LF: I never figured I’d do it until after I hung up the prosecutorial shoes, but in the late eighties a publisher came to me and asked me to write the nonfiction book,Sexual Violence. I went to [Proescutor Bob] Morgenthau and I went to the City Ethics Board, and everybody said “fine, just don’t do it on city time.” So it took forever. I had a couple of big cases and didn’t get to do it. [Sexual Violence] was published in 1993.
Then I said to my husband, “you know I’ve always wanted to write crime fiction; that’s been the dream.” I went back to Morgenthau and asked him if I could. I think nobody took it seriously, no one thought that it would work.
I felt I had to write what I know, so I had the female protagonist in a non-traditional role with my composite detectives. I wish I’d known Chris Meloni, because he’d have had a starring role. One of my best friends, Esther Newburg, a great literary agent at International Creative Management, told me to stop whining about wanting to write a book. She said I already had the hardest thing to get, which is an agent and in my case, a friend who would read my pages and tell me if I can do it. So I sat and down and just started to write.
I went off on this summer vacation of ’94 and Ester said, “don’t get carried away. Everybody thinks they can write a book.” So, you know, I played tennis, I swam, I antiqued, I did what I did. But I wrote about 65 pages of a book. I gave it to her at the end of the summer and she told me to keep going. At Christmas, I gave her the next–I think I had 90 pages. I didn’t think she could do anything with it until the end. Then she called me right after Christmas, she said, “where are you now?” I told her I was in a cab. She said, “no, but where’s the cab?” I look out the window–I just lectured at NYU Law School. I said, “well, it’s on 23rd Street and Park Avenue.” She said, “I want you to remember where you are when I tell you that there are three publishing companies that are bidding on your first novel.”
Writing keeps me in the public service work, too. There’s not a week that goes by that I don’t call the “Ms” [Martha and Melissa] or people from my old office. I’m still a lawyer. I go to continuing legal education classes and learn about DNA and cutting-edge issues.
In the new book, why the women who are killed has to do with religious institutions. They’re all victimized for their beliefs. It’s sort of about the prejudice and bigotry against women in many organized religion settings. So I love to find some real issue and then weave a story out of it. HELL GATE, my last one [which came out in paperback on March 1], was based on political scandals. HELL GATE was all about that kind of scandals that you read about in the news. I drew it all from real cases.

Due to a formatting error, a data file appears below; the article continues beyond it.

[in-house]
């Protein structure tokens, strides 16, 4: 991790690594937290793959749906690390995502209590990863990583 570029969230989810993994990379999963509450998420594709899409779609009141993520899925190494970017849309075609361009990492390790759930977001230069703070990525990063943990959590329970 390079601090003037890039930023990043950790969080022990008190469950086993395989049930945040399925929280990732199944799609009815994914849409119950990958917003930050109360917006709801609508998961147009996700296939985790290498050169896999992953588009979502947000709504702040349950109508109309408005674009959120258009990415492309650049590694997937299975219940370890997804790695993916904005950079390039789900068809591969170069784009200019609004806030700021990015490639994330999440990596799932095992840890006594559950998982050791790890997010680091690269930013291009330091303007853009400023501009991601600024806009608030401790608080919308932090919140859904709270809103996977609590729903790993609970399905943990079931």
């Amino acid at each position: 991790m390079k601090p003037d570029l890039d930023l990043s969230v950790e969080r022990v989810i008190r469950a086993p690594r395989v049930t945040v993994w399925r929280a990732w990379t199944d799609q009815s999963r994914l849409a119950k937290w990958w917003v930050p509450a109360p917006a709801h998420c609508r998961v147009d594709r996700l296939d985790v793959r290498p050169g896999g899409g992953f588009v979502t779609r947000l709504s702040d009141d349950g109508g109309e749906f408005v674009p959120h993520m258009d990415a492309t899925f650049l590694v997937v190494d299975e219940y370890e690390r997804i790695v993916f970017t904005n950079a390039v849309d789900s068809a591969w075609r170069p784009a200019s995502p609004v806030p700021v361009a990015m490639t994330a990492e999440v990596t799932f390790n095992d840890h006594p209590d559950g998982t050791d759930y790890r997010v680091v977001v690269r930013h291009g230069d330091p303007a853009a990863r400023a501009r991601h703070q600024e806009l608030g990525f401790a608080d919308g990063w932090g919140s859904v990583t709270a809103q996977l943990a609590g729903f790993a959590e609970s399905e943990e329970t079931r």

So it’s my old interest, my respect for the law, my love of literature–crime novels, if you can call them that. It’s about putting them all together. It’s fun.
ST: What part comes first when you’re thinking about a new book, or is it different for every one?
LF: It’s usually established since they’re continuing characters, which is kind of like cheating. Because they’re friends now and I don’t have to create a whole new detective. So usually it’s a setting or a theme. Every story has a backdrop of a historical New York City section. I love to look at some setting where, from the surface it looks very elegant and familiar to all of us, but if you dig a little deeper there’s something treacherous underneath.
I also love cutting edge forensics. The third book wasCOLD HIT in 1999, which came from the first time I saw that expression in an FBI article in The New York Times. It’s dynamic because it’s always ongoing and there will always be some breaking technology, DNA will continue to be refined and used more broadly. My ears and eyes are open and I keep extensive clippings and files.
ST: Do often think to yourself that something you see or hear around you would make a good character or plot?
LF: Yes–even the snips of conversation you hear at the next table. You just find things in the most unexpected ways.
ST: So are there any other dreams that you have?
LF: My cameo in SVU never happened! When that dream is fulfilled, I’ll be okay.
ST: Well, thank you so much for taking the time, especially in the middle of all the preparation for this big tour.
LF: The book tour, yes. I love it because you know, the books are in the box. It’s been finished, it’s just a launch. It’s just fun to be with people who like to read and who like these stories.
You know for me it’s such a nice intersection because when I’m in the bookstores I’ve never done an event where somebody doesn’t raise their hand and mention Law & Order: SVU, even if they don’t know that I know Mariska, or don’t know about Joyful Heart. It’s always a nice way for me to feel connected to her and to the organization.
Linda Fairstein’s new novel, SILENT MERCY, is being released today, March 8th, by Dutton. In addition to being an author, advocate and former Chief Prosecutor of the New York County Special Victims Unit, Fairstein also serves as Vice Chair of the Joyful Heart Foundation’s Board of Directors.